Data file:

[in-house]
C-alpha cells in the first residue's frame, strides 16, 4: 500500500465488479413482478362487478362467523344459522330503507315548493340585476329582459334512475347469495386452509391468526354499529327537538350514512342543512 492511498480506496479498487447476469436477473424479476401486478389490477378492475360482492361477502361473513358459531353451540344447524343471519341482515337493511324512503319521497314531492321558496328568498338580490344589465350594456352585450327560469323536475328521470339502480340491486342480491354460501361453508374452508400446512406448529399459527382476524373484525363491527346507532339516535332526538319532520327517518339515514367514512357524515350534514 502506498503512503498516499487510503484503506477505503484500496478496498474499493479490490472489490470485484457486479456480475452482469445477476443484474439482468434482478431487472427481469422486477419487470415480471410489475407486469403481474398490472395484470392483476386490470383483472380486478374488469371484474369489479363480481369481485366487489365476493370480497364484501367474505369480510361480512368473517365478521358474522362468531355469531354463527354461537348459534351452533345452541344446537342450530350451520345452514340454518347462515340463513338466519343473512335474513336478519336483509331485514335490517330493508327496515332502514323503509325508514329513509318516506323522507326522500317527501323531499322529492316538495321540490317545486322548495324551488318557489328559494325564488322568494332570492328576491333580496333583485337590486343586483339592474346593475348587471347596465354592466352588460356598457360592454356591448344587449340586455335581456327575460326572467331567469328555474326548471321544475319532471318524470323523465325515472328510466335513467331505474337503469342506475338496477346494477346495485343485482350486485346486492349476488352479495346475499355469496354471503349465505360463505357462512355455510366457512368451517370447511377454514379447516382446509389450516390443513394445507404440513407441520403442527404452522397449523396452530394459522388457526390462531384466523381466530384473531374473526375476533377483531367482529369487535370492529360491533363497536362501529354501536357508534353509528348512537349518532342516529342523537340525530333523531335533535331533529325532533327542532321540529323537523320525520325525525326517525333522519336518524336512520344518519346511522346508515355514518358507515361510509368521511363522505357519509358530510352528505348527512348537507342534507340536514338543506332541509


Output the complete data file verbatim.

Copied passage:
[in-house]
C-alpha cells in the first residue's frame, strides 16, 4: 500500500465488479413482478362487478362467523344459522330503507315548493340585476329582459334512475347469495386452509391468526354499529327537538350514512342543512 492511498480506496479498487447476469436477473424479476401486478389490477378492475360482492361477502361473513358459531353451540344447524343471519341482515337493511324512503319521497314531492321558496328568498338580490344589465350594456352585450327560469323536475328521470339502480340491486342480491354460501361453508374452508400446512406448529399459527382476524373484525363491527346507532339516535332526538319532520327517518339515514367514512357524515350534514 502506498503512503498516499487510503484503506477505503484500496478496498474499493479490490472489490470485484457486479456480475452482469445477476443484474439482468434482478431487472427481469422486477419487470415480471410489475407486469403481474398490472395484470392483476386490470383483472380486478374488469371484474369489479363480481369481485366487489365476493370480497364484501367474505369480510361480512368473517365478521358474522362468531355469531354463527354461537348459534351452533345452541344446537342450530350451520345452514340454518347462515340463513338466519343473512335474513336478519336483509331485514335490517330493508327496515332502514323503509325508514329513509318516506323522507326522500317527501323531499322529492316538495321540490317545486322548495324551488318557489328559494325564488322568494332570492328576491333580496333583485337590486343586483339592474346593475348587471347596465354592466352588460356598457360592454356591448344587449340586455335581456327575460326572467331567469328555474326548471321544475319532471318524470323523465325515472328510466335513467331505474337503469342506475338496477346494477346495485343485482350486485346486492349476488352479495346475499355469496354471503349465505360463505357462512355455510366457512368451517370447511377454514379447516382446509389450516390443513394445507404440513407441520403442527404452522397449523396452530394459522388457526390462531384466523381466530384473531374473526375476533377483531367482529369487535370492529360491533363497536362501529354501536357508534353509528348512537349518532342516529342523537340525530333523531335533535331533529325532533327542532321540529323537523320525520325525525326517525333522519336518524336512520344518519346511522346508515355514518358507515361510509368521511363522505357519509358530510352528505348527512348537507342534507340536514338543506332541509